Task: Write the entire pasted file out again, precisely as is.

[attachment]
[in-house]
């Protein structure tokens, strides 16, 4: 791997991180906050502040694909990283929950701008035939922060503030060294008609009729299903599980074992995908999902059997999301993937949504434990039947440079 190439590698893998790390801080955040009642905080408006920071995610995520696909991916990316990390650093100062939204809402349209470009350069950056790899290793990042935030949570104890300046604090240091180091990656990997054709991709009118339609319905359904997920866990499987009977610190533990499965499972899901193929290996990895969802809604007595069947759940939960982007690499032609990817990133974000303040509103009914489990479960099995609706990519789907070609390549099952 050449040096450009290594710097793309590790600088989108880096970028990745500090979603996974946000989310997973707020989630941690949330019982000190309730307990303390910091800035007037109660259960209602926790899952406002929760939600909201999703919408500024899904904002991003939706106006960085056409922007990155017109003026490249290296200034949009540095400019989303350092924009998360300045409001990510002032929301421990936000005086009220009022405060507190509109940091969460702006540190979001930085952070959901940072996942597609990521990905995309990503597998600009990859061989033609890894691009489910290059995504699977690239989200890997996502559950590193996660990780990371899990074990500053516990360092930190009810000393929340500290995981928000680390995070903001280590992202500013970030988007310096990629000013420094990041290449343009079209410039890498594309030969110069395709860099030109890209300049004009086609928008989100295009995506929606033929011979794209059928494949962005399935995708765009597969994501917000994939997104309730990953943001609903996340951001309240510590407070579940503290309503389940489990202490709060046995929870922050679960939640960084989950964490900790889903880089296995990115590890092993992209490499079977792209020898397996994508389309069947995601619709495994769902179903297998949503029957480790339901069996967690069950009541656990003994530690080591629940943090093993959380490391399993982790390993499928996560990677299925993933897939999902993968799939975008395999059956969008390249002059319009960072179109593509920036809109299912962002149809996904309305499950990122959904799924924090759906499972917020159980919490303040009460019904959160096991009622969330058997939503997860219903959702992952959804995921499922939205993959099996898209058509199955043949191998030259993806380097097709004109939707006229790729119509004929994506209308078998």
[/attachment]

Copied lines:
[in-house]
């Protein structure tokens, strides 16, 4: 791997991180906050502040694909990283929950701008035939922060503030060294008609009729299903599980074992995908999902059997999301993937949504434990039947440079 190439590698893998790390801080955040009642905080408006920071995610995520696909991916990316990390650093100062939204809402349209470009350069950056790899290793990042935030949570104890300046604090240091180091990656990997054709991709009118339609319905359904997920866990499987009977610190533990499965499972899901193929290996990895969802809604007595069947759940939960982007690499032609990817990133974000303040509103009914489990479960099995609706990519789907070609390549099952 050449040096450009290594710097793309590790600088989108880096970028990745500090979603996974946000989310997973707020989630941690949330019982000190309730307990303390910091800035007037109660259960209602926790899952406002929760939600909201999703919408500024899904904002991003939706106006960085056409922007990155017109003026490249290296200034949009540095400019989303350092924009998360300045409001990510002032929301421990936000005086009220009022405060507190509109940091969460702006540190979001930085952070959901940072996942597609990521990905995309990503597998600009990859061989033609890894691009489910290059995504699977690239989200890997996502559950590193996660990780990371899990074990500053516990360092930190009810000393929340500290995981928000680390995070903001280590992202500013970030988007310096990629000013420094990041290449343009079209410039890498594309030969110069395709860099030109890209300049004009086609928008989100295009995506929606033929011979794209059928494949962005399935995708765009597969994501917000994939997104309730990953943001609903996340951001309240510590407070579940503290309503389940489990202490709060046995929870922050679960939640960084989950964490900790889903880089296995990115590890092993992209490499079977792209020898397996994508389309069947995601619709495994769902179903297998949503029957480790339901069996967690069950009541656990003994530690080591629940943090093993959380490391399993982790390993499928996560990677299925993933897939999902993968799939975008395999059956969008390249002059319009960072179109593509920036809109299912962002149809996904309305499950990122959904799924924090759906499972917020159980919490303040009460019904959160096991009622969330058997939503997860219903959702992952959804995921499922939205993959099996898209058509199955043949191998030259993806380097097709004109939707006229790729119509004929994506209308078998």